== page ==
NEW YORK. The tragic events in Charlottesville that left one protestor dead have been widely reported. Many have criticized the president for his failure to quickly denounce the actions of white nationalists. Now, weeks later, ProPublica, reveals that it has found evidence documenting how white supremacists planned their rallies. According to ProPublica, individuals planning the event joked about using vehicles to run over protestors. Others claimed on message boards that running over protestors wasn’t an offense in North Carolina. Though North Carolina had proposed a law that would have granted civil immunity in the event of an accident involving a protestor, North Carolina has never advocated the use of vehicles for violence.
19 people were injured and one person was killed in the protests. The country is in mourning and many are wondering what should be done. For those who have been injured, are there civil remedies? In other words, do you have the right to sue protest organizers if you are injured?
According to PBS Newshour a personal injury lawyer in Baton Rouge is suing Black Lives Matter for the injuries a police officer sustained after protests in the cities. The individuals being targeted are leaders in the Black Lives Matter cause. The lawsuit claims that the individuals involved in the protests encouraged violence. Is there a case here? PBS notes that there isn’t evidence of any Black Lives Matter organizers encouraging a shooting, drawing a sharp distinction between what ProPublica has observed on message boards, where white nationalists explicitly seemed to encourage and condone the specific violence that was later observed. First Amendment lawyers claim that the Black Lives Matter lawsuit isn’t legitimate. Individuals have a right to protest under the First Amendment. Critics of the lawsuit claim that it is being pursued to silence those who would otherwise speak out against police violence.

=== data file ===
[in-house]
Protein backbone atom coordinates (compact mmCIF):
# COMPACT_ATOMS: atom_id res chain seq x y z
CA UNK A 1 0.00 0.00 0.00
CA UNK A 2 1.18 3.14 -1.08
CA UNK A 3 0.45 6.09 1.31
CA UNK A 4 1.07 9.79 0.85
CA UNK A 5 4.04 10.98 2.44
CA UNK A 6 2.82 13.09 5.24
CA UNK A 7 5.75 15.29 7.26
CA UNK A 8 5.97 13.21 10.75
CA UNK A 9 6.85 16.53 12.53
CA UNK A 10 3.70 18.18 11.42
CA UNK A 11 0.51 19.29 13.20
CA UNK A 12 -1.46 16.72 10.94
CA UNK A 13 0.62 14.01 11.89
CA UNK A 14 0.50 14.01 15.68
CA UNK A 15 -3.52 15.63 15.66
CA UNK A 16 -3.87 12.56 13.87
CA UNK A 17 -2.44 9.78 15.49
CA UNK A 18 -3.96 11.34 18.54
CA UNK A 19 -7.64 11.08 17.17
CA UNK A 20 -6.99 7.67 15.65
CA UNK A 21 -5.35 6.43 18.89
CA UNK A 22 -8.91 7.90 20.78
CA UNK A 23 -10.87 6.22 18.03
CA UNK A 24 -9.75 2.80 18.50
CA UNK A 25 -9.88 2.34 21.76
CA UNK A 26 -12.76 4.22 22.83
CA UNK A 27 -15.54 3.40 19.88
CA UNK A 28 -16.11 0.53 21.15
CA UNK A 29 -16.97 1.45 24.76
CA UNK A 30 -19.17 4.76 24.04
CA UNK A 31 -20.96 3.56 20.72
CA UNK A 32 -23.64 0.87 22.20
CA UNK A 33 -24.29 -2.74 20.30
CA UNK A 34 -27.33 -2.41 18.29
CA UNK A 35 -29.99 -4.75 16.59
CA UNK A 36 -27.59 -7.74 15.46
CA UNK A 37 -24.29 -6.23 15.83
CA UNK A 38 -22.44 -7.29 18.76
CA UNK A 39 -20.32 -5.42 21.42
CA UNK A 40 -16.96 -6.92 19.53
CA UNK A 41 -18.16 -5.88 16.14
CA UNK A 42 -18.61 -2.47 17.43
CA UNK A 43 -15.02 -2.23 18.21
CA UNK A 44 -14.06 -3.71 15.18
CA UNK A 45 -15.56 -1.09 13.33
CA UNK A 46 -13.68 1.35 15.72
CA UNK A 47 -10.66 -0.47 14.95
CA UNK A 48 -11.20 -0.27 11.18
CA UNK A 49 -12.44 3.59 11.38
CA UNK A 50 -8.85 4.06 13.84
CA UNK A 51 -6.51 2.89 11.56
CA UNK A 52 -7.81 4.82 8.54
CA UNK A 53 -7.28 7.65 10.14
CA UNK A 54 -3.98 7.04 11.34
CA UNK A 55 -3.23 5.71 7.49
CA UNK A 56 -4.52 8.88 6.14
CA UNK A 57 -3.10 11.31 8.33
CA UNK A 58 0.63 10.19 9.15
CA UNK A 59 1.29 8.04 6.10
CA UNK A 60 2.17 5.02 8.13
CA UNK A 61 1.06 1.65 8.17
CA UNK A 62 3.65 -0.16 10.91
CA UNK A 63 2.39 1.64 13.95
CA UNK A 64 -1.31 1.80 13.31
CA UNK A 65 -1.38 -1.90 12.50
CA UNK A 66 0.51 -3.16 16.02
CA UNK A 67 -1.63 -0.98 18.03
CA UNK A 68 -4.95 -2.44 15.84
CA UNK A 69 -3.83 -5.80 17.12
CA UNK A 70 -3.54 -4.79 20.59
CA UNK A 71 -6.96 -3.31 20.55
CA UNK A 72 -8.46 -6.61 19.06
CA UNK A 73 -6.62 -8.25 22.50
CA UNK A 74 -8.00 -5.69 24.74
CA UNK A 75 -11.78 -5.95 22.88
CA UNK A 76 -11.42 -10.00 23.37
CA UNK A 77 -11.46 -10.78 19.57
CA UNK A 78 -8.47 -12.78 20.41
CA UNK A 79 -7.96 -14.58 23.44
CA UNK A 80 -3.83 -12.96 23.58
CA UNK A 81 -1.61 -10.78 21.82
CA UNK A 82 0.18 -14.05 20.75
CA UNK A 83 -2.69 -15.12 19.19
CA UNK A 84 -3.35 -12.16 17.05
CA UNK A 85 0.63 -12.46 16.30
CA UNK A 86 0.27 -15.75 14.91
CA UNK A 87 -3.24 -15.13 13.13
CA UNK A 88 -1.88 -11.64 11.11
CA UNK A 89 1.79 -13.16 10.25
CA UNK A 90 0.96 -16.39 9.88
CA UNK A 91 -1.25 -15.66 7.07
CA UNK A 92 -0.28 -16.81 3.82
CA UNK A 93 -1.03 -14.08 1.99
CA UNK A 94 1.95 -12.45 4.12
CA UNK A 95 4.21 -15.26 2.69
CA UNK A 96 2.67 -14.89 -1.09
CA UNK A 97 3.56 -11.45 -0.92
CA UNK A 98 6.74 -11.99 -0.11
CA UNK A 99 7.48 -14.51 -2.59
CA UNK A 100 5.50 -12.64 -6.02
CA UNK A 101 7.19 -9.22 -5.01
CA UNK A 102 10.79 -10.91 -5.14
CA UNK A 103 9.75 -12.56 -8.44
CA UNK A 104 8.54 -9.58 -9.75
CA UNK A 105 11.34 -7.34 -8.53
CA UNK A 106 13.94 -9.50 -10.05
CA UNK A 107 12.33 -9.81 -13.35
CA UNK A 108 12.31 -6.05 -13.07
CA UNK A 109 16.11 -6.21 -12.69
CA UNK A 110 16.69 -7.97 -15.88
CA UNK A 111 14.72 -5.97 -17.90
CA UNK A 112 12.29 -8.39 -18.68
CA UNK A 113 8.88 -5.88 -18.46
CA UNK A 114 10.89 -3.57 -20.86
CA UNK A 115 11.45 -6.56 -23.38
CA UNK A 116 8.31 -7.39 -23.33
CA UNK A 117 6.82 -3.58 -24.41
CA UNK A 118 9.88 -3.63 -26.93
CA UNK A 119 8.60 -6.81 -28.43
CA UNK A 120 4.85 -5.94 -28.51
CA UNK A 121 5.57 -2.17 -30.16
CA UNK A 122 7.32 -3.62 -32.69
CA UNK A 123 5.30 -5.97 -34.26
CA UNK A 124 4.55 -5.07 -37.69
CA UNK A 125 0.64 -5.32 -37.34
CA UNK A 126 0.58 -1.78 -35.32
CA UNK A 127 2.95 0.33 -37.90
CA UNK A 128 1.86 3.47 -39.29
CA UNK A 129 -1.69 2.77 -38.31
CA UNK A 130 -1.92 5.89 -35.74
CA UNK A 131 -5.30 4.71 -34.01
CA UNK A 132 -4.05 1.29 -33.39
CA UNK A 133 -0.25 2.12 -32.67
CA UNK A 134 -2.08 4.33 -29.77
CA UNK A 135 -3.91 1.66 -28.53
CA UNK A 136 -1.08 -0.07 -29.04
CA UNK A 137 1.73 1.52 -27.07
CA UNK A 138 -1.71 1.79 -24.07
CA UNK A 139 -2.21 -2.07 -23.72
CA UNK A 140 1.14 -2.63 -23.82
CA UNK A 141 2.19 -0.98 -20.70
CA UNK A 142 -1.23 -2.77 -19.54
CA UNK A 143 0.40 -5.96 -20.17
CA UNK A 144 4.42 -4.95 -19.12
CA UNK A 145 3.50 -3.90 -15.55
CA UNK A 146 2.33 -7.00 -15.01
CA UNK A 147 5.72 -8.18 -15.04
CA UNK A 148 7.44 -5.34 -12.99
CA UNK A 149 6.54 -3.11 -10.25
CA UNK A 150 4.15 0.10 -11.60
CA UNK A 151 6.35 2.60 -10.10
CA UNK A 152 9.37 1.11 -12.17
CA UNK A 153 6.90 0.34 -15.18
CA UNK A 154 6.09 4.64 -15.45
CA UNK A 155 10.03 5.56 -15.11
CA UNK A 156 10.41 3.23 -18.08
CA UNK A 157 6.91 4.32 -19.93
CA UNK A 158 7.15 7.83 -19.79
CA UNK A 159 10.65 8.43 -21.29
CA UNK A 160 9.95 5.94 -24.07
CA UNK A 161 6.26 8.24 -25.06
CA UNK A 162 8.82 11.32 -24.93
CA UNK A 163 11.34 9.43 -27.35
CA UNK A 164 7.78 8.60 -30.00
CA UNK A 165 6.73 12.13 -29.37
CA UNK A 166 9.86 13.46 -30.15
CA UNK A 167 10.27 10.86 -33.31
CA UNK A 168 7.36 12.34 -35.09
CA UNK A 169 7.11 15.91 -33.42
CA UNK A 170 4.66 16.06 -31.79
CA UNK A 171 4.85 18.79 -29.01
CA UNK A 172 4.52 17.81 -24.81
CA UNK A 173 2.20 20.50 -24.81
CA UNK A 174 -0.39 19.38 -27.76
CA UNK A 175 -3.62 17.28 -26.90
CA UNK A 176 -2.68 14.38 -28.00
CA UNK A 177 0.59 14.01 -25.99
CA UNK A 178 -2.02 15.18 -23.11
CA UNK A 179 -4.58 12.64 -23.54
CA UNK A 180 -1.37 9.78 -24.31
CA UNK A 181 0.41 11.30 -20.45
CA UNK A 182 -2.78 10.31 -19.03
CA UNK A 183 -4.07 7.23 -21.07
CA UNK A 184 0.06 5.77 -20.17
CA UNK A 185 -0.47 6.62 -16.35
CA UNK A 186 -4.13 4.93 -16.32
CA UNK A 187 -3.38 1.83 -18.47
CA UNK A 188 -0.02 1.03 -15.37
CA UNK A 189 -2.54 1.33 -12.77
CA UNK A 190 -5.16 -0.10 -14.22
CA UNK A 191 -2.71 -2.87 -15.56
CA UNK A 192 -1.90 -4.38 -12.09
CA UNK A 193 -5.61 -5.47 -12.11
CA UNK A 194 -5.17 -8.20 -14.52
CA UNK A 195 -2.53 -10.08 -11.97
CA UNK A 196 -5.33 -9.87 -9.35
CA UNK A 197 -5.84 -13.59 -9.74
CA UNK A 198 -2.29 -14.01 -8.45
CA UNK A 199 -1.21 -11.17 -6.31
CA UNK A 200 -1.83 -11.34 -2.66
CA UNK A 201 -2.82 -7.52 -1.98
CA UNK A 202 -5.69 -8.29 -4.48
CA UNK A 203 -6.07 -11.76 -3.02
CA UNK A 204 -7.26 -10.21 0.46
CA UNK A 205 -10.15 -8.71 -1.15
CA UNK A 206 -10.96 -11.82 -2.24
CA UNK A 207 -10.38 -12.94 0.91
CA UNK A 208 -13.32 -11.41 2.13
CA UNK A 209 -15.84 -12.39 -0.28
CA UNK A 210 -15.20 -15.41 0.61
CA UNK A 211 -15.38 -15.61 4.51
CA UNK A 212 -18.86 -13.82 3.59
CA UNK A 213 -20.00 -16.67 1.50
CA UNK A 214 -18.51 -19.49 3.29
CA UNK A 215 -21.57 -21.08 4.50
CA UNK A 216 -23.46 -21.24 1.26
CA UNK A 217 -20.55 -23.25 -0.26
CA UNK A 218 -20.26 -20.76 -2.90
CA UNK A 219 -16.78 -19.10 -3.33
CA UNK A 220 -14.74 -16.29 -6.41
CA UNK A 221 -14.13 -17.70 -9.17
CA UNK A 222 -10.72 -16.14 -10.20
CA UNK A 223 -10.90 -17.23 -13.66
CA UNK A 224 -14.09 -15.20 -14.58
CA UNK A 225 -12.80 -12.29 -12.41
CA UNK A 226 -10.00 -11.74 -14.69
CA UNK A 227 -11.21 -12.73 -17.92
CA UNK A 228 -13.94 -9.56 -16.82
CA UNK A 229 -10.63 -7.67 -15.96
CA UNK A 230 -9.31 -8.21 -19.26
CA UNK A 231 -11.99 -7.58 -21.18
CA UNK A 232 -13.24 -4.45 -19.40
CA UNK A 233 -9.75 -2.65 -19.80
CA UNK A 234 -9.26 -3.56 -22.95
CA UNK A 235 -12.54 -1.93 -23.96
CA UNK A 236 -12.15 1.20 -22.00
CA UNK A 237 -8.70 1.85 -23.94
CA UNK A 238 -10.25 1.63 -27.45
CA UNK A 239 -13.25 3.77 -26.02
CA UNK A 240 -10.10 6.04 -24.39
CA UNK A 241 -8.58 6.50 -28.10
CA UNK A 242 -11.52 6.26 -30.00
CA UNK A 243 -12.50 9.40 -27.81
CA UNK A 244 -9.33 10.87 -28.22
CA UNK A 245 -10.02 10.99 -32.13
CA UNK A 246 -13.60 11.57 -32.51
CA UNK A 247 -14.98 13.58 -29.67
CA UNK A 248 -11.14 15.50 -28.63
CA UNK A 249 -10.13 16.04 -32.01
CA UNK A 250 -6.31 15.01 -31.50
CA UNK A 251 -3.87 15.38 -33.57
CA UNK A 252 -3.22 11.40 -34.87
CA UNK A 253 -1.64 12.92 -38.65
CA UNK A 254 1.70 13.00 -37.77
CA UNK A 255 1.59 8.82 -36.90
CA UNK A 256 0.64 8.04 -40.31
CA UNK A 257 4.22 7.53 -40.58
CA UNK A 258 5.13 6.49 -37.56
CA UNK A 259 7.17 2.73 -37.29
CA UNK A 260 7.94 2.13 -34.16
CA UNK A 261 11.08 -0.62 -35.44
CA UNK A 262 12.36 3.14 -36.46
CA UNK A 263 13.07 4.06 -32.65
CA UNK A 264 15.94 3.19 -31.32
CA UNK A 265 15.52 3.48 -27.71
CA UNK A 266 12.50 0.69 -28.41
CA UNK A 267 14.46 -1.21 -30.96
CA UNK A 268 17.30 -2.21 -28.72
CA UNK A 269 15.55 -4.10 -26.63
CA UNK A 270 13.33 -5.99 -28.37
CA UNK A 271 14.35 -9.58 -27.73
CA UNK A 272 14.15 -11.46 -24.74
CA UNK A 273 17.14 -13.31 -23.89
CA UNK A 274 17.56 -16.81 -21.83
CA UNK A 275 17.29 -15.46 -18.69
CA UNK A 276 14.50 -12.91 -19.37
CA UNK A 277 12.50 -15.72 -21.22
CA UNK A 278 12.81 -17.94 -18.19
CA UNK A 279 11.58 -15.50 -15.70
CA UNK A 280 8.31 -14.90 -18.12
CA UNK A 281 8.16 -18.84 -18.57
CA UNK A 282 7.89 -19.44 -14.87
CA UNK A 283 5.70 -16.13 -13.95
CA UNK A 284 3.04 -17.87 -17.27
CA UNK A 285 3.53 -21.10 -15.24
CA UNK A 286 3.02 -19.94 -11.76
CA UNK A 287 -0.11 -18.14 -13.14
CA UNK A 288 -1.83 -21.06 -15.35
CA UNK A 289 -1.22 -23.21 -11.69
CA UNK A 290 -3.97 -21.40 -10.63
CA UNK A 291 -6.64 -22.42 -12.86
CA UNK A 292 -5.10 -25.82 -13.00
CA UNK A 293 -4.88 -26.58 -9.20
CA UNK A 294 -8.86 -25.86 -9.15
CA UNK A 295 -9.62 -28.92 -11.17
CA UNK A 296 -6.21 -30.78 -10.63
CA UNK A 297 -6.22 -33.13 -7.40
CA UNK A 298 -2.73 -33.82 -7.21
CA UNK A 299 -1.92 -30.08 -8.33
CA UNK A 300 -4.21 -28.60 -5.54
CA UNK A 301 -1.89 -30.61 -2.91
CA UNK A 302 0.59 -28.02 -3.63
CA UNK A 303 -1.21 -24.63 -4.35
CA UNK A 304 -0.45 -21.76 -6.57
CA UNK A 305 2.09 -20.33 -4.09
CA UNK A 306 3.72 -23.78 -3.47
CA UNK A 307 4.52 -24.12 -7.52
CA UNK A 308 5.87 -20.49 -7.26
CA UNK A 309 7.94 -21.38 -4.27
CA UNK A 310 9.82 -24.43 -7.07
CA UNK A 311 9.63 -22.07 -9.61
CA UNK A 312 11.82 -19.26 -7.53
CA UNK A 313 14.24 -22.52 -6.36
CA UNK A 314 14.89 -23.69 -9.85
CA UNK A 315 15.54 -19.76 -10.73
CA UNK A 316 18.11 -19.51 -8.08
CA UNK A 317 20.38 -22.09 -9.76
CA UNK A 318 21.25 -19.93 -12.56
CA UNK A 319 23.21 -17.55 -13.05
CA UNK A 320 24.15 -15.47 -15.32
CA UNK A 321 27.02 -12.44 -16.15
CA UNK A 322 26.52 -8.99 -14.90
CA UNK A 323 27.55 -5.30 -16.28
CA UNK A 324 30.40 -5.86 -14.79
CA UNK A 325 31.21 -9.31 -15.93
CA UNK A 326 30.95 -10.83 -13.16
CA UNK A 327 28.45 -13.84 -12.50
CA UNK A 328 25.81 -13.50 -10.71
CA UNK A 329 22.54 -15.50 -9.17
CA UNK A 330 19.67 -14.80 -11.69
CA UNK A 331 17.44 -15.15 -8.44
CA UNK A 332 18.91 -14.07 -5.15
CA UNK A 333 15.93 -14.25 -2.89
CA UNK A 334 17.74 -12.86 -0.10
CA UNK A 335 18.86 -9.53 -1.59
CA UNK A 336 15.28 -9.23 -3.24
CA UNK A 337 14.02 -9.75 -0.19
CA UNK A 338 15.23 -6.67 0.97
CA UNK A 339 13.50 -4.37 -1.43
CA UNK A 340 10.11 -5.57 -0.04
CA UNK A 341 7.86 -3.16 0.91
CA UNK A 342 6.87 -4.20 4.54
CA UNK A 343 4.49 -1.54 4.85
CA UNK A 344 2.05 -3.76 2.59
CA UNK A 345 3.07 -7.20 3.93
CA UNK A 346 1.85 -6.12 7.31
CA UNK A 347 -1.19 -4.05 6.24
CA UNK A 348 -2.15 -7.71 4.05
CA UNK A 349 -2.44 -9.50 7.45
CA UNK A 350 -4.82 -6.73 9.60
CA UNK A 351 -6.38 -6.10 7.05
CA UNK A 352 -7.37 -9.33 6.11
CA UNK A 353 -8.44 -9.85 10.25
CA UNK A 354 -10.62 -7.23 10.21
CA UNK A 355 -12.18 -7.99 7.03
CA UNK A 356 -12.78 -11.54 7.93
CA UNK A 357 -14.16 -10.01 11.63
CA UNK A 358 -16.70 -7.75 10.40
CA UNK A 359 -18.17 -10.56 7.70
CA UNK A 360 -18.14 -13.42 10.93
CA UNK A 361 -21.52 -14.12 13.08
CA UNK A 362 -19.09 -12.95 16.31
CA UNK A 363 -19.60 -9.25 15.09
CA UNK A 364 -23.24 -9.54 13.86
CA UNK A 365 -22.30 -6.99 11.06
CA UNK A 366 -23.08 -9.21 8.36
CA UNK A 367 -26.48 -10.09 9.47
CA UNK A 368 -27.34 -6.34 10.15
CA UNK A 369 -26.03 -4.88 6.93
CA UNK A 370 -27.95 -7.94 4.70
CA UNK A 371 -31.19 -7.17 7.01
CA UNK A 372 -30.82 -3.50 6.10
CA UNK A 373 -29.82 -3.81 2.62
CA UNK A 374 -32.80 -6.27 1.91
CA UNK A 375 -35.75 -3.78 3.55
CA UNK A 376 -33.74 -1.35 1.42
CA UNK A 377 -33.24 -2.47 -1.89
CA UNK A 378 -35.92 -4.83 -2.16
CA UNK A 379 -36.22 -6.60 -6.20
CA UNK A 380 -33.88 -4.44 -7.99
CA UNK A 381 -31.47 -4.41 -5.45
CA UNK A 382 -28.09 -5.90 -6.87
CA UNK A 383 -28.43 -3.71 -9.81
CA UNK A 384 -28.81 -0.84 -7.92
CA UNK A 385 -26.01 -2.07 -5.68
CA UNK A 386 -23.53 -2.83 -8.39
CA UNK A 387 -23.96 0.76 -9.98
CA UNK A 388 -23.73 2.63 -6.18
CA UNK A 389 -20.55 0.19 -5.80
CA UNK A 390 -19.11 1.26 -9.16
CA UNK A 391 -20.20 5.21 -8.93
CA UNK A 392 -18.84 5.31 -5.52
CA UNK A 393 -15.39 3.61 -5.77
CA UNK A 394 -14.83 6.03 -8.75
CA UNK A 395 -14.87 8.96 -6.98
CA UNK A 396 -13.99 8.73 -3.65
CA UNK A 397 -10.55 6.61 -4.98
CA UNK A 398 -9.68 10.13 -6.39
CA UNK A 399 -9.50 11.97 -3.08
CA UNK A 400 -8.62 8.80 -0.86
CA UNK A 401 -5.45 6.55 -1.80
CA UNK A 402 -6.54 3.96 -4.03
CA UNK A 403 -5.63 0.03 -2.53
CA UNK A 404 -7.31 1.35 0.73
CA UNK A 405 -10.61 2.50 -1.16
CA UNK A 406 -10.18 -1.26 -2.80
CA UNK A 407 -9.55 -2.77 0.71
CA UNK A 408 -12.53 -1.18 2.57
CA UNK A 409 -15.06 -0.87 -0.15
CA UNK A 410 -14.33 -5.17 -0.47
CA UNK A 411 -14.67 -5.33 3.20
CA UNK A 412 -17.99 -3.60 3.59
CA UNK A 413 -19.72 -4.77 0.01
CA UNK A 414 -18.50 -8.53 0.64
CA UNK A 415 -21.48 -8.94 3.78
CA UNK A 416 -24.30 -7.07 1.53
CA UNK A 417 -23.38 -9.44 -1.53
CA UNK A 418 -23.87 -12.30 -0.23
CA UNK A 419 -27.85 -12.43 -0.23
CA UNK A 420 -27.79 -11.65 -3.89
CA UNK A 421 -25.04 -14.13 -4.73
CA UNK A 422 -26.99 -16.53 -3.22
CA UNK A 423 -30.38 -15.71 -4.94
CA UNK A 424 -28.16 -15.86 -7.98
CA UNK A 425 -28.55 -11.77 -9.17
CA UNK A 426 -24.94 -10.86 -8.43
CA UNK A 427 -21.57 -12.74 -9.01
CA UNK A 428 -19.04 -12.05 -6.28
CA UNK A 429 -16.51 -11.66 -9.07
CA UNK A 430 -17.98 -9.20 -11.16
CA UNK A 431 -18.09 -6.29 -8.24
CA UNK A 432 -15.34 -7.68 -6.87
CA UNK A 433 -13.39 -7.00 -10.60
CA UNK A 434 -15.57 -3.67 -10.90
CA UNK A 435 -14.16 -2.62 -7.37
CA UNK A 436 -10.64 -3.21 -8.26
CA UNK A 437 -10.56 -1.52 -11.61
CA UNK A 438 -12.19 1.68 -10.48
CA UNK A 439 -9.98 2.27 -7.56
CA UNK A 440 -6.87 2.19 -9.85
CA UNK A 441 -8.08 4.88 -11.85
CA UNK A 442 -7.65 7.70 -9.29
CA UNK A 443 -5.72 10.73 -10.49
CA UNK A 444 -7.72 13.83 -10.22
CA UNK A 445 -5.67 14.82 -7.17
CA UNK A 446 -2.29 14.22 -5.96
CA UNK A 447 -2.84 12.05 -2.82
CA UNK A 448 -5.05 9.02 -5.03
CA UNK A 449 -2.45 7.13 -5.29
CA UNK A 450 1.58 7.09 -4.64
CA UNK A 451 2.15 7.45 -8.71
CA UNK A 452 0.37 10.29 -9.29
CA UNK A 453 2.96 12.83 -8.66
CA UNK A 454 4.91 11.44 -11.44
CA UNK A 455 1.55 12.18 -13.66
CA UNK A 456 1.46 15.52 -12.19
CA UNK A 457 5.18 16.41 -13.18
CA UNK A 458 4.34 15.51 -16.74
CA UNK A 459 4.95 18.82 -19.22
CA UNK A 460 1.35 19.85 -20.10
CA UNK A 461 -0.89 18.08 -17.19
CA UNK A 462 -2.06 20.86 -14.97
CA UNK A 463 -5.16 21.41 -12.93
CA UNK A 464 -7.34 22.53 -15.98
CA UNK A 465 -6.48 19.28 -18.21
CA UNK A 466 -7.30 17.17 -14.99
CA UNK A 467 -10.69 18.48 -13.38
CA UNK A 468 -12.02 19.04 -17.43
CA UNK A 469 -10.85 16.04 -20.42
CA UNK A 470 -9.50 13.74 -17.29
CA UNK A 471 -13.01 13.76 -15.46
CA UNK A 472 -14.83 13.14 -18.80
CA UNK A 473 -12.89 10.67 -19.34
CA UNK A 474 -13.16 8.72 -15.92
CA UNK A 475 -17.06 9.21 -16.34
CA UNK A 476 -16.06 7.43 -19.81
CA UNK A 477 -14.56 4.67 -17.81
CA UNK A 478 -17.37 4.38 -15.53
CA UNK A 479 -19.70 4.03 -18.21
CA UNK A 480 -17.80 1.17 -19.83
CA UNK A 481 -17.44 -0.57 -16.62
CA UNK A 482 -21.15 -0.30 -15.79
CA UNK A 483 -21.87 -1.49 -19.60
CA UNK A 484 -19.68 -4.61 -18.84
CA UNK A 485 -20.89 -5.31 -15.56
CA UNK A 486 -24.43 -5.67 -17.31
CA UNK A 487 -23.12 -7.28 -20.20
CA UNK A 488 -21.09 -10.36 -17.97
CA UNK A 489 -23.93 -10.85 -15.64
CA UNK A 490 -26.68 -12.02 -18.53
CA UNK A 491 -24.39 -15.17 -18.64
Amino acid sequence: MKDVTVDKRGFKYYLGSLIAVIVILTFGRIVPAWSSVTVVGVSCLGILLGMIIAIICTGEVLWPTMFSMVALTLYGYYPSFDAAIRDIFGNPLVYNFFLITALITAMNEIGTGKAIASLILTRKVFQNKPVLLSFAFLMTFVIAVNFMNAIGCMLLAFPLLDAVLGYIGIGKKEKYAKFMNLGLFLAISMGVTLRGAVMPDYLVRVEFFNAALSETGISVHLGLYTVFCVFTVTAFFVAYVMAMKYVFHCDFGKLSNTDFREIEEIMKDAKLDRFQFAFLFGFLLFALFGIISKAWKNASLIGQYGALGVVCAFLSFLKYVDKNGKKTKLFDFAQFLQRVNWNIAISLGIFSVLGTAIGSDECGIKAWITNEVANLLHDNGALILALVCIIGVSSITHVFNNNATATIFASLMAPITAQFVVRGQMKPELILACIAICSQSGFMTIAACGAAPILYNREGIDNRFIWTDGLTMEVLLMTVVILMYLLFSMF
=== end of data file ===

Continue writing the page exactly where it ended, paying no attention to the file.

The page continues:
In fact, in the case of Black Lives Matter, individuals who were involved in the protests have settled with Baton Rouge for claims that arrests made during protests were unlawful. If anyone has the right to sue the police, it is the protestors.
While the case against Black Lives Matter will likely be dropped, it isn’t clear what will happen in cases where violence is more clearly incited. Under Brandenburg v. Ohio, the Supreme Court ruled that while, hate speech is protected speech, inciting violence is not protected. This means that if protestors condone violent actions like those seen inCharlottesville, they could face persecution.
In fact, even President Trump was accused of inciting violence when he encouraged his supporters to “knock the crap out of them” according to Slate.
Free speech is generally protected, but violence never is. If you or a loved one has been hurt due to the neglectful or violent actions of another person or party, you may be entitled to compensation under the law. Antin, Ehrlich, & Epstein, L.L.P. are injury lawyers in New York who work closely with victims and families to help them seek the recovery they may deserve.